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Old 05-06-2008, 23:21   #16
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Thanks,
I might have to star a new thread to get answers.
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Old 07-06-2008, 05:27   #17
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G'Day Golden Wattle and G'day all.

Hi Golden
My name is John and I live on the Central Coast of New South Wales in Australia. Before I post my first message I couldn't help thinking ": Wow -the first one I have come across tonight is from an Aussie so I will post one back and say G'day to a fellow Aussie to break the ice so to speak.
Cheers to you.

Have been sitting back for a while here looking at and soaking up some of the threads going by before I got the courage to join up. As Golden has stated there are some amazing people out there.My initial interest was to see if I could get some advice on the 40 ft steel " Hull " I bought back in February 2008 but I now fully realise it is going to be much more than that-much more rewarding.
Hoping to meet some new friends to boot !!

The boat I will be looking at asking for some helpfull advice with - Lets call it "Longshot " for now.
I am advised by a local yacht designer it is as close to an Adams 40 it can get.I saw it on ebay with no reserve and my partner looked at me and said " dont you dare buy that boat you've already got a 20 ft Hartley cruiser sitting outside unfinished !!!Being a thrillseeker of some sorts I did a bit of research and took the plunge,fully knowing I would be given the cold shoulder/death stare.2 weeks later she came around a little ,especially when it didnt fall apart when we lifted it out of the water.Death stares still coming but weakening now !!.Sold the Hartley stink boat so got some Brownie points.I bought this yacht for $152.50 ( true story ) on ebay whilst it was floating ( always a good start ! ) out in the bay and had it hauled out and transported to a site not far from home where it is now sitting. The deck sheeting was in poor condition so I had already planned to knock the top off it so I could redesign the superstructure as the original one was a bit too boxy for my liking anyway.The hull is in fairly good condition but I have come across some thin sections so am going to replate where required.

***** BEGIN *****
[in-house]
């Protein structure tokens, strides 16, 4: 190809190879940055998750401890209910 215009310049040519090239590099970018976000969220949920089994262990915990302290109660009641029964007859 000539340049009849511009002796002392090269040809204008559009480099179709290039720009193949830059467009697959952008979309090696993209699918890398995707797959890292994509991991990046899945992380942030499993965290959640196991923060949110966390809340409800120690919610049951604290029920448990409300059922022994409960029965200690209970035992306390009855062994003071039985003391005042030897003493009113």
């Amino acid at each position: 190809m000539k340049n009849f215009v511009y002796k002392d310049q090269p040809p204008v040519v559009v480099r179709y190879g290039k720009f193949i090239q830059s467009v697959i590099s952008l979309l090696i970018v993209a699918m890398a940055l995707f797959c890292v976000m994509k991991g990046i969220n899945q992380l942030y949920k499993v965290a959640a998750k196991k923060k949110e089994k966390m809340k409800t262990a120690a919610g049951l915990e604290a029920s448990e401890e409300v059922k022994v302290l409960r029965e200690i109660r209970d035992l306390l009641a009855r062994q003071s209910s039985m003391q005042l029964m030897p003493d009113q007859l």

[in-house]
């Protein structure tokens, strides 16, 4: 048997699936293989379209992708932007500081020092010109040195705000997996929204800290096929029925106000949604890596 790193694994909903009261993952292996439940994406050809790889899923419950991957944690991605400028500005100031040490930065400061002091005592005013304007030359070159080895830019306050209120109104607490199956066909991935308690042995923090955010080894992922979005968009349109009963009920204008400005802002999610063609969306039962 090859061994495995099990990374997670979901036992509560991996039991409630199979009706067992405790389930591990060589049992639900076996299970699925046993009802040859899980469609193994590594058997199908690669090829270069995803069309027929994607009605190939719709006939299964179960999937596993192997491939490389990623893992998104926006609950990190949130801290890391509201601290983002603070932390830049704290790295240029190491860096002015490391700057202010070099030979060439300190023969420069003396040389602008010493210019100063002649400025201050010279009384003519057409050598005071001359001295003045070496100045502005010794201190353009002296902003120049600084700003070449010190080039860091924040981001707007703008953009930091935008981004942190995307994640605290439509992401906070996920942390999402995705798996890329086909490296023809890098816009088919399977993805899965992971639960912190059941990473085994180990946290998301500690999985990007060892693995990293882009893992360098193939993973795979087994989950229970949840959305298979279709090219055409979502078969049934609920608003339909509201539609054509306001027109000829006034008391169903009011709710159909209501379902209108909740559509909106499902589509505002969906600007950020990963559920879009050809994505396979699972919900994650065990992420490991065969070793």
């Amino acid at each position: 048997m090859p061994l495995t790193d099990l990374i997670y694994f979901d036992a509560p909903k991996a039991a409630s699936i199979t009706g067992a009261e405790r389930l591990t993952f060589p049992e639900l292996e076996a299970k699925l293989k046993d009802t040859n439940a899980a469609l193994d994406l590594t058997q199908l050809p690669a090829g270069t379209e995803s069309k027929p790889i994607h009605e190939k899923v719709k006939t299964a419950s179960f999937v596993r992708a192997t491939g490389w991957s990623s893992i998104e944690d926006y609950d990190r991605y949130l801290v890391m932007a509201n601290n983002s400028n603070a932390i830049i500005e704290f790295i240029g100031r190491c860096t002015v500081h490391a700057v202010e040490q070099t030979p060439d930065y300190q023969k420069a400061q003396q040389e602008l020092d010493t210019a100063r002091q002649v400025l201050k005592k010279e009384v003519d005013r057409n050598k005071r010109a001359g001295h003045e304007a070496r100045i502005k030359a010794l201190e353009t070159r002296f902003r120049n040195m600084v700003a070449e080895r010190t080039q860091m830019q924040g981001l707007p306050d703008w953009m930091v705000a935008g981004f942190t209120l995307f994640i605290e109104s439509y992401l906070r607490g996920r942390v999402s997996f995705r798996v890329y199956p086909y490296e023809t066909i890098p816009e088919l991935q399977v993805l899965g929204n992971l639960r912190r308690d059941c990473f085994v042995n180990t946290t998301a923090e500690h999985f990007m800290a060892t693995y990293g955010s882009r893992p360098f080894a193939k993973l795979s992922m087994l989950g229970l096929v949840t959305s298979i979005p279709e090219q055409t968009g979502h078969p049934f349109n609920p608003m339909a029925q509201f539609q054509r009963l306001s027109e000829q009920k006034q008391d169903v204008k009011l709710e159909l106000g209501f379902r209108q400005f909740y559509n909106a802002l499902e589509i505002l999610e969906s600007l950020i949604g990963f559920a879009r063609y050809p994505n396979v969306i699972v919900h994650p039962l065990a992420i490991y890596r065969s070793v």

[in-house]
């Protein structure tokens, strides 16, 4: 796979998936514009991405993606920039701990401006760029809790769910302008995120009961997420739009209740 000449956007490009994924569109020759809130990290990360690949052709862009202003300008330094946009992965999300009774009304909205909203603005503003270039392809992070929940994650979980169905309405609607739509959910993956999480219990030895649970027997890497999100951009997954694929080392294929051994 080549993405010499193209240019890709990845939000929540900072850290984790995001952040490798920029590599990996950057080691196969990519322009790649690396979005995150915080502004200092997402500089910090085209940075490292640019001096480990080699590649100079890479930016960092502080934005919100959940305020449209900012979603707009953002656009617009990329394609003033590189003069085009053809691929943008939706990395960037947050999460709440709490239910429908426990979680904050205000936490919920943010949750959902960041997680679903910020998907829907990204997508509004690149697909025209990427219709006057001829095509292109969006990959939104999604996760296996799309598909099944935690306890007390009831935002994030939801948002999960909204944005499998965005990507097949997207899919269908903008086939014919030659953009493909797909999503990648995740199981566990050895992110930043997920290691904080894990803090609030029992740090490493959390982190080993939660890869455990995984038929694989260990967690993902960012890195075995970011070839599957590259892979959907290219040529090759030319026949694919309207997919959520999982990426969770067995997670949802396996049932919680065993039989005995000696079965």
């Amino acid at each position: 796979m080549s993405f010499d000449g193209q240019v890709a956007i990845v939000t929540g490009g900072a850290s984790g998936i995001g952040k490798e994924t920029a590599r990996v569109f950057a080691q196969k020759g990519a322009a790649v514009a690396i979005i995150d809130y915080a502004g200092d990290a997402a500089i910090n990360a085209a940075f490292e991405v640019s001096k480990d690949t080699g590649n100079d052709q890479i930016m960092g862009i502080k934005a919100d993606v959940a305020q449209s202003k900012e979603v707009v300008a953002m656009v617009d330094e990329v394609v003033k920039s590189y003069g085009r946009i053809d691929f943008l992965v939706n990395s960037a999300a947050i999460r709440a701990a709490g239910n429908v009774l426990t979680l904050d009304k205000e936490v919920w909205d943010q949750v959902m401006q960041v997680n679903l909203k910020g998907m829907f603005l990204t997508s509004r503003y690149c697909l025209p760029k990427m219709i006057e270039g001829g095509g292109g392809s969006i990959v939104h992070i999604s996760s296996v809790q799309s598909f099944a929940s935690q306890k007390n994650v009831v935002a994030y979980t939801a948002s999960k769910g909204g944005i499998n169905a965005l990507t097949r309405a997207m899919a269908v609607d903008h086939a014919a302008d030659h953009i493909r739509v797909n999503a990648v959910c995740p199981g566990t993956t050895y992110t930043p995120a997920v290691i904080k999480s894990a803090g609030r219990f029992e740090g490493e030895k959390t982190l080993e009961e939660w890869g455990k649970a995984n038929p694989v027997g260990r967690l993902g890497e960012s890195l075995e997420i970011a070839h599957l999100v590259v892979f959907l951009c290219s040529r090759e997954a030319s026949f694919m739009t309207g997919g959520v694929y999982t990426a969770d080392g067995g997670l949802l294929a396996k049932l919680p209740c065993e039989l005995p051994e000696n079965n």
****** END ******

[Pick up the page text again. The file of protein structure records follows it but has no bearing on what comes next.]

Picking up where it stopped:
It might even go down on record as the cheapest 40 ft yacht somewhere around the world ? All up have spent a couple of thousand for craneage ,transport and the steel hardstand to date.It also has a Yanmar 20 hp motor.
So far I have been blessed by having some really gifted people helping me out with advice and hopefully there will be more to come.

Seems you have the same ideas as I do in a lot of ways Golden.Like you I need to learn how to sail too and am going to follow that dream and sail off one day.

Unfortunately it looks like every dollar I have is going to be sunk into this "Longshot " I have bought so I dont know about having a pension to live off.
I was recently told that the word Boat really stands for Bring Out Another Thousand.

Just about to find out I believe.!!

I wish you and you family well on your journey and all others on theirs.

Regards
John.
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Old 08-06-2008, 01:45   #18
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Hi Matey,
Congratulations on the bargain - but treat further advice from that local designer with caution.
We enjoyed having an Adams 40 years back - and I'm not knnocking what you've got- but the boat in the picture bears NO resemblence to an Adams.....
Cheers
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Old 08-06-2008, 02:08   #19
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Hi Swagman,
No offence taken..
For all I know so far it could have been built by the "Adams " family down the road or the Adams family from the Munsters on TV.
Its a bit of a mystery ??
Here in Australia we call our lesser canines _ Bitza's.
Bitz of this and bitz of that.

Maybe its a bitza boat ??

Anyway, one day I will find out its heritage.
Until then I will keep on removing rust,removing rust,removing rust.

Regards and Cheers.
John.
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Old 08-06-2008, 05:46   #20
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Originally Posted by Golden Wattle View Post
Thanks for the input. I must admit since joining this forum I have had my opinion broadened as to the type of craft I need. My wife is in favour of a cat (at the moment.....sigh...subject to change). There are a lot of seemingly good vessels out there. What would you recommend as to the minimum size cat for blue water?